Aloha Hawaii

Ahi Tostadas

Turtles. Pineapple on the beach. Garlicky shrimp. Shrimp trucks. Poke. Kava. Kona coffee. Rainbows. Waterfalls. The Hula. Luau. Surfing. Waimea Bay. Waikiki. Leis. Stand up paddle boarding. Snorkeling. A local wedding in front of our beach shack. Angry political reggae shows. Angry people. Magnum PI. Sunsets. So many beautiful sunsets I had to make a separate album for them. This to me is Hawaii. Well, this was the Hawaii of our first visit.

When we arrived, we stayed in the Holiday Inn near the beach in Waikiki for the first night or two, before moving over to the north shore of Oahu. It was Stan’s surfer childhood dream to go and surf the north shore of Hawaii. Our hotel room had a fabulous view and we ate McDonalds on the beach every morning, because no matter what you ordered from McDonalds, you get the sweetest Hawaiian pineapple with every meal. Not that it happens often, but every time I eat a sausage McGriddle, the smell and taste take me back to Waikiki beach.

We ate a lot of shrimp from the trucks that are everywhere and with each shrimp dish came an ice cream scoop full of fragrant steamed rice. Oahu didn’t love us at first. We wanted to experience the culture and booked a VRBO cabin far up on the north shore of the island. Here the wind nearly blew us away, the locals treated us with suspicion and the surfing was horrible. Our shack was on stilts right on the beach and every night the fisherman would come sit underneath our deck and yell until the early hours of the morning. There was never a good night’s rest.

What appeared to be rocks at first were turtles. They lined the beach, and I was happy to see the abundance. Every morning I ran three miles and went and swam in the ocean with the turtles after the run. Bliss.

We rented a jeep and drove around the island. The beauty is spectacular. There is great contrast between agriculture and natural beauty. We ate fresh seafood at Haleiwa Joe’s Seafood grill and we fine-dined on the beach at the Marriot and Turtle Bay.

I was excited to hear that there was a live reggae concert at Breakers Bar on one of the nights during our stay. This turned out to be Roots reggae and the band was angry at the establishment. They were singing about the oppression of the Hawaiian people. This didn’t feel like a place that was good for us to stay in, yet I enjoyed the rhythm and the cocktails, and we stayed. It wasn’t long before we left as we got accosted for money at the bar and I felt a sudden scam coming up. Time to head back to the cabin on the beach.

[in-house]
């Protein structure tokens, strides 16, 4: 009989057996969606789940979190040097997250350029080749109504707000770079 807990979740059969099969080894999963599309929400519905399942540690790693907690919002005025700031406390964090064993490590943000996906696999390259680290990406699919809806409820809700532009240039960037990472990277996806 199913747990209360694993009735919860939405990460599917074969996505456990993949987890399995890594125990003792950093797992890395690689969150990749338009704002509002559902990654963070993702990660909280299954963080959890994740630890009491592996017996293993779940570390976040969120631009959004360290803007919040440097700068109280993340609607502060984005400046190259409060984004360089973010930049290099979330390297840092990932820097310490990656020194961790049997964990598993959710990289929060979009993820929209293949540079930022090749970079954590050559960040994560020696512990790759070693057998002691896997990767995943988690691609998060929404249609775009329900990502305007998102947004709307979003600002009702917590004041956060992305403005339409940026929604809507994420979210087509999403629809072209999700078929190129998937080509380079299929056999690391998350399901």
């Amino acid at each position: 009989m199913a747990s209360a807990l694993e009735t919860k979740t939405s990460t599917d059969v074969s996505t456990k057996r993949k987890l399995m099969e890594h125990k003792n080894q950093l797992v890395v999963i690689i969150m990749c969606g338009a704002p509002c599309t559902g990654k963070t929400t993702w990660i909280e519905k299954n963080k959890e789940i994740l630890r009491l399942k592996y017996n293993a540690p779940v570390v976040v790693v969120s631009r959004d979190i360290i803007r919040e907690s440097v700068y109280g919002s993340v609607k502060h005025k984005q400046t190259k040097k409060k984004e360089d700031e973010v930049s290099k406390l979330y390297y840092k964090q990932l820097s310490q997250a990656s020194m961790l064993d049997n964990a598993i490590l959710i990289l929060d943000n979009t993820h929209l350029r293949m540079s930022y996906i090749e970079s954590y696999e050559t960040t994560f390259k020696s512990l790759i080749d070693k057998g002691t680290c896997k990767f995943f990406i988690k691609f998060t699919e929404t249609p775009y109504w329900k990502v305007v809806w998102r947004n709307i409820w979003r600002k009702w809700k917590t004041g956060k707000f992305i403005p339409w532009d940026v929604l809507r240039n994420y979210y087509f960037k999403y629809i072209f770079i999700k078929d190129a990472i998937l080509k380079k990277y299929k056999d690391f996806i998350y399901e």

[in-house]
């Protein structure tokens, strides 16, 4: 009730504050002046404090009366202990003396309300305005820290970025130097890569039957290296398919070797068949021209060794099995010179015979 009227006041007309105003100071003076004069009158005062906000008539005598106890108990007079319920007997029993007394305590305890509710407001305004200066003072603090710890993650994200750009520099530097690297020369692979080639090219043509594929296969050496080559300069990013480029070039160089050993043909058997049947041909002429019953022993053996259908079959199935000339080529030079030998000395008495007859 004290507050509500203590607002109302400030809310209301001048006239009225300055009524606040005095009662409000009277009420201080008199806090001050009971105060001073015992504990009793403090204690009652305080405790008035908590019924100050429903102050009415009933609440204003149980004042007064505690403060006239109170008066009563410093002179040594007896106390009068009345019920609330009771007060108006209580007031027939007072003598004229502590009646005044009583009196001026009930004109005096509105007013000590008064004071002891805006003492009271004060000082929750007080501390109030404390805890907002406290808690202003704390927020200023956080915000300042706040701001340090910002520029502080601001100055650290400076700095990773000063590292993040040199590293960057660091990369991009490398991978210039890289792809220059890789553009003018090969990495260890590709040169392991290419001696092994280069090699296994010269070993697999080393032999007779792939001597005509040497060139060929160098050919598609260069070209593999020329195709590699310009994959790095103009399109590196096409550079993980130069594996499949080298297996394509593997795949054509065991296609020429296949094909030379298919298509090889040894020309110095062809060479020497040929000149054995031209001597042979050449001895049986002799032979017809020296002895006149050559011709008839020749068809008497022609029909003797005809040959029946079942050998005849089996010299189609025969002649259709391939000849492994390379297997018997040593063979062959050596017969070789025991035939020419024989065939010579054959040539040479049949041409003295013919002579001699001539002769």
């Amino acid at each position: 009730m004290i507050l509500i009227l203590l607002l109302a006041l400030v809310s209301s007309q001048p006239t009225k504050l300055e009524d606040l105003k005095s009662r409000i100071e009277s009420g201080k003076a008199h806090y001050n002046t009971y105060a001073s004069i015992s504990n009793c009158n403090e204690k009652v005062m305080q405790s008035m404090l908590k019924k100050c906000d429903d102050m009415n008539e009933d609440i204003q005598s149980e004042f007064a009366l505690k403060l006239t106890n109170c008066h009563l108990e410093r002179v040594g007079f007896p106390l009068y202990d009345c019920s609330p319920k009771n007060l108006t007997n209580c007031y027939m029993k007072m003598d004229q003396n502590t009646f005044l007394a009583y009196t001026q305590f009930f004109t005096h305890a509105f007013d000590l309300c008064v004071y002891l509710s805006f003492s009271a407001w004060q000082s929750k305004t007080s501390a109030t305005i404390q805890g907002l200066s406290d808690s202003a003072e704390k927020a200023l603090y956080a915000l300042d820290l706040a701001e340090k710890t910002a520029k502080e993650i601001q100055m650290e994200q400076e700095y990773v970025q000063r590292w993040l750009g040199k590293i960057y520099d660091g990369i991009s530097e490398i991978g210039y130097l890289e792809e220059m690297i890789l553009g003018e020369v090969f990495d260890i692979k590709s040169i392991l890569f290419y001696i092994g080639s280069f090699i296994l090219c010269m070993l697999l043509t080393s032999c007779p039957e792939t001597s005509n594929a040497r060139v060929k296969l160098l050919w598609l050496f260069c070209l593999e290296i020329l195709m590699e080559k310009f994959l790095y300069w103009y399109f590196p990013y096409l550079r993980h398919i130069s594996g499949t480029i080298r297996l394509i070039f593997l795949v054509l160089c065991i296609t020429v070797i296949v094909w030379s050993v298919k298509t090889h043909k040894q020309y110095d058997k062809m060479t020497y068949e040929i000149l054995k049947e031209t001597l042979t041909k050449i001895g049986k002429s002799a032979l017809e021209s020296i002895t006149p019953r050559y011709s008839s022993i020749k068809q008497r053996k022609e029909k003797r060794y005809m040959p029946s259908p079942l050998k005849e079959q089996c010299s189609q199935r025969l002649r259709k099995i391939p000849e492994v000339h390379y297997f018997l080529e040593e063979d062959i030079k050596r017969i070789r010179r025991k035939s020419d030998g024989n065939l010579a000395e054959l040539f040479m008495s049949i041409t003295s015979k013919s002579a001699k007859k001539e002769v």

We saw seals and waterfalls and hiked in rain forests. There were all kinds of unique birds and lizards and a rainbow appeared on the horizon every day. This could very well be the rainbow islands. Every night we ate dinner on the deck, drank some wine and watched the spectacular sunsets and some mornings we drove to the remote west coast where there wasn’t a soul on the beaches. We saw surfers at Pipeline on a stormy day, hiked to the lighthouse on the northern most point of the island where there is a strong military presence. We snorkeled and drank local beer.

The island is a contrast of aridness, tropical beauty, wonderful beaches such as Waimea Bay and then of course the Pacific Ocean.

We arrived in May 2011 and the wild Pacific Ocean was unexpectedly cold and we needed wetsuits. We left Hawaii deciding not to return, but Hawaii had other plans. We returned in August 2019. It was my birthday and a reunion between my husband and his brother. This time our experience was spectacular. There was breakfasts and lunches on the beach at the Barefoot Beach Grill. A local eatery, Mahina & Sun’s gave us the final evening of our lives with a beautifully presented, flavorful family style meal that had me aching for another night. There was steamed Hawaiian snapper with local herbs, ginger and soy, taro, rice, fiddle head salad, roasted roots, avocado tacos, octopus beignets, reggae, local musicians and strong cocktails. Some of us surfed, we paddle boarded, we snorkeled, we visited Nahauma Bay and drank cocktails at Tiki’s Bar & Grill while eating traditional smoked kalua pork with a view of the beach. At the Reef Grill on the beach, we ate ahi tostadas, fish tacos and grilled steak and shrimp bowls. The coconut rum was strong, and the pineapple juice was ice cold.

Hawaii has two distinct desserts. Shave ice is sold all over the island and the Hawaiian pineapples are the sweetest I have ever tasted, so keep an eye out for my book Have Food Will Travel for a traditional Hawaiian pineapple upside down cake as well as a recipe for shave ice.

There are shrimp trucks all over Oahu and my Hawaiian recipes wouldn’t be complete without a garlic shrimp recipe, so it is included as a bonus main recipe together with the traditional kalua pork in the above mentioned book, which should be published by Christmas 2019 if all goes according to plan.

Our experience was different this time. We were tourists, family and friends. Ohana. We reunited after ten years. We ate. We drank. We had a beautiful view from our lanai. Our conversations went deep and touched on controversial life and death issues. We celebrated both life and death. We will always remember that this vacation had a deeper meaning. It solidified our relationships and it ensured that we will return to each other sooner to keep these relationships alive. Mahalo nui loa, ohana!

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